Caught Between Dreams and Reality
After three months as a migrant domestic worker in Saudi Arabia, Ejjatun Begum from Barisal realised one thing clearly – she had gotten herself into a trap. She finally understood that the local middleman, who had lured her with the prospect of making a fortune, miles away from her home, was a profit-oriented liar. He had taken from her Tk 350,000 as 'commission', promising her a monthly salary of Tk 20,000. All of this was a lie.
There was no turning back from here – she realised that too.
For Ejjatun, the first three months were not all that bad. But in the fourth month, she learnt that her employer had confiscated her passport. He refused to pay her any salary, since he thought that he had "bought" her for Tk 300,000 from the recruiting agency. She was beaten and abused every time she demanded her salary.
After she fled her abusive employer, the police found her and returned her to the agency office. The office immediately informed the employer who sold her off to another employer. For the next few days, Ejjatun was sent back and forth to her employer, and the cycle repeated itself – she would leave the torture only to get caught by the police and sent back to her abuser. Finally, however, she was able to make a call back home and inform her family of her condition, begging them to take her back. Her family contacted WARBE DF, a civil society organisation that works for migrant rights, to help bring her back. After several meetings with the recruiting agency where constant pressure was exerted on them, the WARBE DF was finally able to bring Ejjatun back home.
She returned home empty-handed, with nothing but this horrid experience.
Bangladesh has been one of the major exporters of unskilled and semi-skilled workers in the Middle East and Southeast Asian countries. Unlike Ejjatun, there have also been many women whose quality of life has improved after being employed as domestic workers abroad thanks to decent employers and trustworthy recruiting agents. However, the numbers who allege that they have been treated like modern day slaves by their employers are no less significant.
We have started prioritising the export of female workers to these labour markets only since the last couple of years. Semi-skilled and skilled Bangladeshi female workers are employed in the garments sector and service sector in different countries such as Hong Kong, Singapore, Malaysia, Maldives and Mauritius. But the trend of sending female workers abroad has reached an unprecedented rate recently. This upward trend began when the United Arab Emirates opened its labour market to Bangladesh exclusively for female domestic workers after three years of a labour ban. In October 2014, the UAE and Bangladesh signed a MoU which stated that the UAE will employ 1,000 female workers from Bangladesh every month mostly in the category of domestic help, cook, nanny, gardeners, drivers, etc. In 2016, the Kingdom of Saudi Arabia also requested 400,000 workers from Bangladesh, at least half of whom would be female domestic workers.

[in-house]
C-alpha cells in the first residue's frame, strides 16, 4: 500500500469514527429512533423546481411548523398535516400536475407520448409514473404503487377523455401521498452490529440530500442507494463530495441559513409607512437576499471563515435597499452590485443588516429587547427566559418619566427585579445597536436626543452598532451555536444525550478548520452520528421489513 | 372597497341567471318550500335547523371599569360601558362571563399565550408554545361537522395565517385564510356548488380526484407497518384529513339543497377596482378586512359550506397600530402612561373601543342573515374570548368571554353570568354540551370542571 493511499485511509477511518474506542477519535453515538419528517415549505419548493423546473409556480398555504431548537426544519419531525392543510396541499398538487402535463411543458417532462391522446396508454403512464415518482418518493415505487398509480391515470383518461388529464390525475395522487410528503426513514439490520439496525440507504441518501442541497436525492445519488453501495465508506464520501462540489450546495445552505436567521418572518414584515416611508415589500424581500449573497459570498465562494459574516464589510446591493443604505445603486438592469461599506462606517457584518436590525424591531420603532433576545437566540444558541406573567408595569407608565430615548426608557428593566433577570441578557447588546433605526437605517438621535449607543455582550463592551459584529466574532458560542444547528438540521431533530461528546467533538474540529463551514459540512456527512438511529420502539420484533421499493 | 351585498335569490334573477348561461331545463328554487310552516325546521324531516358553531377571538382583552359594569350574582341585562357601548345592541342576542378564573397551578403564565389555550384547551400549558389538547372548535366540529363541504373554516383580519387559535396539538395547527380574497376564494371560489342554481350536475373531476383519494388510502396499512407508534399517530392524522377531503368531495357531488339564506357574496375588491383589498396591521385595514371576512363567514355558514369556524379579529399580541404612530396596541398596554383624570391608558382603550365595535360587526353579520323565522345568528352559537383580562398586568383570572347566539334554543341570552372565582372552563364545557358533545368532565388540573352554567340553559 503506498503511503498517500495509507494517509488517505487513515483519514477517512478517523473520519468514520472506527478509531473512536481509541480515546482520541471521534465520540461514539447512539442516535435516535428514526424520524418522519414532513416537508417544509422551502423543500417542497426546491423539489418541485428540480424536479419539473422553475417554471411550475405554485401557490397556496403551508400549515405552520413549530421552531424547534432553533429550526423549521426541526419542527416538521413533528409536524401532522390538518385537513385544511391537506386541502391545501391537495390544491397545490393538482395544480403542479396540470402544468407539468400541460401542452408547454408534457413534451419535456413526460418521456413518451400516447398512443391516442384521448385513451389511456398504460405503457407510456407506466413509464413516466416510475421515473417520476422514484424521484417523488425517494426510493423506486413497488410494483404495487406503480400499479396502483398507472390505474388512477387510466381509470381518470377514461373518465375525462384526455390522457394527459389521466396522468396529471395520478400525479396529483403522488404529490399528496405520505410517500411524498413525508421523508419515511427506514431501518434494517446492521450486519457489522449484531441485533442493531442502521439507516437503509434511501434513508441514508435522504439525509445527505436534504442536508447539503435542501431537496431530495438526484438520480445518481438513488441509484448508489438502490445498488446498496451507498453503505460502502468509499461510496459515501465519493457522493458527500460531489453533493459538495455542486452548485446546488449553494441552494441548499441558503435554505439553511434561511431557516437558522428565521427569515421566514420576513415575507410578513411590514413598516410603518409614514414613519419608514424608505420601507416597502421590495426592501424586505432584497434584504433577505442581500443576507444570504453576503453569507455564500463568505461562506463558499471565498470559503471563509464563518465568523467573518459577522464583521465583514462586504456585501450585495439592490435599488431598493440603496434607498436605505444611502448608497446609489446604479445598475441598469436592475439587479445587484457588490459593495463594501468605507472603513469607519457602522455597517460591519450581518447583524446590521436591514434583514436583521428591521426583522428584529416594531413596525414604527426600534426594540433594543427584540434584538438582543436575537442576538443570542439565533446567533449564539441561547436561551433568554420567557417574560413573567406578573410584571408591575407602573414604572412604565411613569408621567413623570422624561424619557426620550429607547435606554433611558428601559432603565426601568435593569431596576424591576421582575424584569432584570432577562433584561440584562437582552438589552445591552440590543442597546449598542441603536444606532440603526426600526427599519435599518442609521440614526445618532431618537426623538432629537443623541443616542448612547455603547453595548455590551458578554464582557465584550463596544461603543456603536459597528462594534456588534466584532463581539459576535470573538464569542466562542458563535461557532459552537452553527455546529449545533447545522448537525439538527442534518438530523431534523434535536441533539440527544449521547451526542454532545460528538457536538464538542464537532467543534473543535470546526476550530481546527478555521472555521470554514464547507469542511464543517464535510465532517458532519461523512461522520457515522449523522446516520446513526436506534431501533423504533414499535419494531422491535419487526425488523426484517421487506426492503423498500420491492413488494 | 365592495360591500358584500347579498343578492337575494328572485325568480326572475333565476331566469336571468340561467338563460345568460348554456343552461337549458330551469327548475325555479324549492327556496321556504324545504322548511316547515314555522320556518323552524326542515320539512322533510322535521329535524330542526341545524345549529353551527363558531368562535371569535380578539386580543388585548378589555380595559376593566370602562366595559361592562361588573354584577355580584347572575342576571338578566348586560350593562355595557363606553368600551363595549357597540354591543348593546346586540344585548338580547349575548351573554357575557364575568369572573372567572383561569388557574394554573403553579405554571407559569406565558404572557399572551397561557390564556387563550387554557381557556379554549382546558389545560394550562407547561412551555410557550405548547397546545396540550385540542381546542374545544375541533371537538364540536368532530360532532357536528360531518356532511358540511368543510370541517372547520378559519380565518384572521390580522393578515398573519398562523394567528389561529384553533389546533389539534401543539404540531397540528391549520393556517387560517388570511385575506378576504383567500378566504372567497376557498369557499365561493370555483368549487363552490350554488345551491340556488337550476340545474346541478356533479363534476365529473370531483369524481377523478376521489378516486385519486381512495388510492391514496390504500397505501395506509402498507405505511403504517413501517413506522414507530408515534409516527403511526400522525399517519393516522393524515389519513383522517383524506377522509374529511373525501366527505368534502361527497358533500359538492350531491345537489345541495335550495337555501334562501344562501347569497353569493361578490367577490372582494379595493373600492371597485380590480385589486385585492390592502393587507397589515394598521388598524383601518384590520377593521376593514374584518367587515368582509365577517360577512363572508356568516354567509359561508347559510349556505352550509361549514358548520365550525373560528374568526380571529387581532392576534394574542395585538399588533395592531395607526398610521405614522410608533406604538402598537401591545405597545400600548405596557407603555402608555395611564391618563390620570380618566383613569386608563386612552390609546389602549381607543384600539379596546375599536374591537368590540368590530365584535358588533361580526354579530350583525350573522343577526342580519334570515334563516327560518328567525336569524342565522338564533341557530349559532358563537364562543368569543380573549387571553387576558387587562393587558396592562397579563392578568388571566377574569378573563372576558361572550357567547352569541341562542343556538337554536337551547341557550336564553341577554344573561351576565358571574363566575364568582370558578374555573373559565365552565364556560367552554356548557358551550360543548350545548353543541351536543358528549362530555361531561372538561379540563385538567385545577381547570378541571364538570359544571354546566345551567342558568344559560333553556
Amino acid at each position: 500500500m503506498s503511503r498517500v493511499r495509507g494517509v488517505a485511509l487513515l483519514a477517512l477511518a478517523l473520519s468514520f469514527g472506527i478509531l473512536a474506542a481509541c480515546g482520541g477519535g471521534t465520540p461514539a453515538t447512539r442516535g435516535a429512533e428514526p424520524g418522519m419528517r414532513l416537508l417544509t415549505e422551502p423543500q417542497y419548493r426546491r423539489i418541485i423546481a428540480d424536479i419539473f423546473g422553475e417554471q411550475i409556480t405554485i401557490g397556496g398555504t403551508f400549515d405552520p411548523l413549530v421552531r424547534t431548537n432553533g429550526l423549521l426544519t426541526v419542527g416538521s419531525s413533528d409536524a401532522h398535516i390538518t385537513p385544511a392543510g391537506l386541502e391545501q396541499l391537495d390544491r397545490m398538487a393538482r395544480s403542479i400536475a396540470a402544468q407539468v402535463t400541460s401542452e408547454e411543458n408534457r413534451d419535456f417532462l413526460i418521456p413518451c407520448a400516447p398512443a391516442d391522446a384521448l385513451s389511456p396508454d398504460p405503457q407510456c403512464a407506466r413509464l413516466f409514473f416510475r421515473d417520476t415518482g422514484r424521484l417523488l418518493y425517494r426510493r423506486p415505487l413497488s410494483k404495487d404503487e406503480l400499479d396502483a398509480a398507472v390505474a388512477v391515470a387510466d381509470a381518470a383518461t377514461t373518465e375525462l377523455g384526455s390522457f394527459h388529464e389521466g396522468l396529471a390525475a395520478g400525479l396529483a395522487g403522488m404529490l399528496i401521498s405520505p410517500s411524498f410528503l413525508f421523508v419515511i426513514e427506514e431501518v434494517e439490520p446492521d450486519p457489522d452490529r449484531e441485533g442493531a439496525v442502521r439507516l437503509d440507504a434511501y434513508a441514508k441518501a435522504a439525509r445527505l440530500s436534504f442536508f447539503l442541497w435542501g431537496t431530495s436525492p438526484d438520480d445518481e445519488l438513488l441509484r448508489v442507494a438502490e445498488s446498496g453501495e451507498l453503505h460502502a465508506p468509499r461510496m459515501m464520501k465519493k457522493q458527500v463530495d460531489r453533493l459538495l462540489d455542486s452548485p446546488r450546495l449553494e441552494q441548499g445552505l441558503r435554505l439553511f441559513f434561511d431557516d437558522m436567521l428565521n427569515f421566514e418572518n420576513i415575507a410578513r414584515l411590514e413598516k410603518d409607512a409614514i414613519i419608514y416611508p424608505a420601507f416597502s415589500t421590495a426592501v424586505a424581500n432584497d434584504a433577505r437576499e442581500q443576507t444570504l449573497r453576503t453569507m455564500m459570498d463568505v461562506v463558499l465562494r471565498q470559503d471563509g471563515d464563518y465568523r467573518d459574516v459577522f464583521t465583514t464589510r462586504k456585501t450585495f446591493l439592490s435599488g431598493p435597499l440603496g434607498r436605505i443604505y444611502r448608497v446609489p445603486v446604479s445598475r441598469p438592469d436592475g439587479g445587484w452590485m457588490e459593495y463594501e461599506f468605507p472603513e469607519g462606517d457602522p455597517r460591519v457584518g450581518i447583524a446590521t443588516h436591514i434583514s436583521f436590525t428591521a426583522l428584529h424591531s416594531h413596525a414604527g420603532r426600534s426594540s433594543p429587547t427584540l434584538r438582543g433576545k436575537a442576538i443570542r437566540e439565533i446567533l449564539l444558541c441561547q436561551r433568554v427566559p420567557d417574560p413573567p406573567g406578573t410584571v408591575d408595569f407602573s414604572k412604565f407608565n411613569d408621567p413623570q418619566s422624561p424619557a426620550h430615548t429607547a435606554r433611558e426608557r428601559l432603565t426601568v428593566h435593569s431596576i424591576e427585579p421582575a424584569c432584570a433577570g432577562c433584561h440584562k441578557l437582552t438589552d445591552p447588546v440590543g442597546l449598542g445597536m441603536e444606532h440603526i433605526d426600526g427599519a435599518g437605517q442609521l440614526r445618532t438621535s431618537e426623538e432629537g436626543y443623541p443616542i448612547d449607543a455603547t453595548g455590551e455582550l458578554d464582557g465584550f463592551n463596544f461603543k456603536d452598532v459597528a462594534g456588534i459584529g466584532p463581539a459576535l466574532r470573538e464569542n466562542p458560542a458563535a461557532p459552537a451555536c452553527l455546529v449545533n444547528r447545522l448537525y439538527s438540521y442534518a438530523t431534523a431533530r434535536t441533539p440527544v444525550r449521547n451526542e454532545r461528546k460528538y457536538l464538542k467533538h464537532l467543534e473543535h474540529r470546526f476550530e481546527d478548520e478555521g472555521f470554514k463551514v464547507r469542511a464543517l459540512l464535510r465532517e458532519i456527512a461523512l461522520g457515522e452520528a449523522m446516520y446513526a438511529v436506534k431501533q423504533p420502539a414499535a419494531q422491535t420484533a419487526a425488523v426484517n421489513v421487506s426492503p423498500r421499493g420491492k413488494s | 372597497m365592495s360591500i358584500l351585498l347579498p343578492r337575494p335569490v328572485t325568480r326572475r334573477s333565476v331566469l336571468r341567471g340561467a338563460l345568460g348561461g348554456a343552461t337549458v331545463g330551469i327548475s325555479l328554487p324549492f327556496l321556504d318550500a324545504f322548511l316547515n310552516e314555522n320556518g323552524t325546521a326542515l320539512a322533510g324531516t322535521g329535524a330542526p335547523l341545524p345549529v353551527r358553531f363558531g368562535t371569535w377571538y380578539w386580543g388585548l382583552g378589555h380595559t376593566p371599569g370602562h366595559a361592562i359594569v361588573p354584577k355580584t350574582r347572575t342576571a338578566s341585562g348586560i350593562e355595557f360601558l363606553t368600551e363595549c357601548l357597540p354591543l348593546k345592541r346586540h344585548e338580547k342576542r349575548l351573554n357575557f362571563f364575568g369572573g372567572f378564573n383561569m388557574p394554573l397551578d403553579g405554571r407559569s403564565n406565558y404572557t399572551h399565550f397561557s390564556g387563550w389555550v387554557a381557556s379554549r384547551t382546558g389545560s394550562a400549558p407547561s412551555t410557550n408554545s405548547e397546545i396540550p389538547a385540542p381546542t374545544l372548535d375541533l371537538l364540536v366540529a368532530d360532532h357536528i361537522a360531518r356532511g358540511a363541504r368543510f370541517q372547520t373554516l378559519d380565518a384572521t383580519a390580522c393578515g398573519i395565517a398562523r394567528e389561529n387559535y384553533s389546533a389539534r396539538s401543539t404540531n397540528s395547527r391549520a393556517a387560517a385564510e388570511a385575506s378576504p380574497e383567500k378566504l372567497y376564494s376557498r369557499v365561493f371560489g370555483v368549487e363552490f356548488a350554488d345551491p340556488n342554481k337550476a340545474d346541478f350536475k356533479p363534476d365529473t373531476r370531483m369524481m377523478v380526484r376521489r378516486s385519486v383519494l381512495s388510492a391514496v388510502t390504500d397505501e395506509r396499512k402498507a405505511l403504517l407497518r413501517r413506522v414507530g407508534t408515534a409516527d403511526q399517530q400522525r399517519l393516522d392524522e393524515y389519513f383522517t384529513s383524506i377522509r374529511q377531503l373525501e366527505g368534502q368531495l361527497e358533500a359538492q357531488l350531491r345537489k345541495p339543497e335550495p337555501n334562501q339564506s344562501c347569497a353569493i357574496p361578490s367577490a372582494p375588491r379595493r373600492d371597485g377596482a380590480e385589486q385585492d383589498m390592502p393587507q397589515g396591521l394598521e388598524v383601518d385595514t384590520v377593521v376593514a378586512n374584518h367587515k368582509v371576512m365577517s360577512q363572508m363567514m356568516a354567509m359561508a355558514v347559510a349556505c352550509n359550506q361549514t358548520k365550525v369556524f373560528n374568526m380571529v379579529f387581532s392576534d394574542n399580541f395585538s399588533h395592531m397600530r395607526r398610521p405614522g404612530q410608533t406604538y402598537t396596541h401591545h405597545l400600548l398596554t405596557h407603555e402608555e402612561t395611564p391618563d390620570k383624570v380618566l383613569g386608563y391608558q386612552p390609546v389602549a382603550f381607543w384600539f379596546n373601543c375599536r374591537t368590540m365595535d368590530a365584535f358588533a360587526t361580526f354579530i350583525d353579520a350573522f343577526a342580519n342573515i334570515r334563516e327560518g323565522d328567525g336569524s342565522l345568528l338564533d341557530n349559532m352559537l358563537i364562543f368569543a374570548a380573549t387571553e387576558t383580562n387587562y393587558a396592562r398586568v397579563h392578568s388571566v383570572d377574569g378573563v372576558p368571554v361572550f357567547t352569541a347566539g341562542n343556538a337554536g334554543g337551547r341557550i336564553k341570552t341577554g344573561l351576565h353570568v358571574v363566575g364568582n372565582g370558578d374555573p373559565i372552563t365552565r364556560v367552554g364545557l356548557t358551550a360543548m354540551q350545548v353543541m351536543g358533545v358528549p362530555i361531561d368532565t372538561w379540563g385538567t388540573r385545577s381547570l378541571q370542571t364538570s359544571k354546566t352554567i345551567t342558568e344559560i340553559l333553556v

To get the most out of these emerging labour markets, the Bangladesh government has taken several steps to boost the export of female workers to Middle Eastern countries. According to Shameem Ahmed Chowdhury Noman, joint secretary general of Bangladesh Association of International Recruiting Agencies (BAIRA), "The government has issued an order to all the international recruiting agencies to recruit and send 200 female workers before sending any men to these countries. After sending 200 female workers, each recruiting agency is further required to send two female workers for every male worker." The government has also instituted zero-cost migration for the female workers as the Bangladesh government, recruiting agencies and employers bear all the expenditures for training, visa processing and travelling to the country of employment.
However, there are several loopholes in these initiatives. Although government and recruiting agencies are stressing on zero-cost migration, aspiring female workers allegedly have to pay Tk 80,000 to Tk 100,000 to the middleman to get 'selected' by the government officials or to reach recruiting agencies overseas. According to Noman, "The selection process is entirely controlled by the government. We often go to the district technical training centres and arrange spot job fairs to recruit female workers. However, a large portion of aspirant workers reach the recruiting agencies through a middleman."
Every aspirant female worker has to receive one month training from the government training centres. The trainers are also appointed by the government officials who have little knowledge about the challenges these workers are going to face in the foreign country.
"We have repeatedly asked the government to include the recruiting agencies in the training activities so that we can brief the workers about the real challenges and train them on the required psychological, technical and linguistic skills. It is also necessary to make this training completely residential so that the workers can learn to cope with the isolation and prepare themselves mentally," says Noman.
Syed Saiful Haque, Chairman of WARBE Development Foundation, says that most of these women face challenges from the pre-departure stage. "Before departing for employment, these domestic workers do not have any mental preparation for the fact that they will have to remain confined within the household. One of the most common complaints of migrants that we hear is that after migration they do not get the payment and benefits they were promised."
They also highlight loneliness, lack of privacy, long working hours (even up to 21 hours a day), non-payment and irregular payment of wages, as well as verbal, physical and sexual abuse as major problems. For many, changing their food habits poses a new challenge and they suffer from hunger. Many of them are sexually abused behind closed doors and these cases go unreported.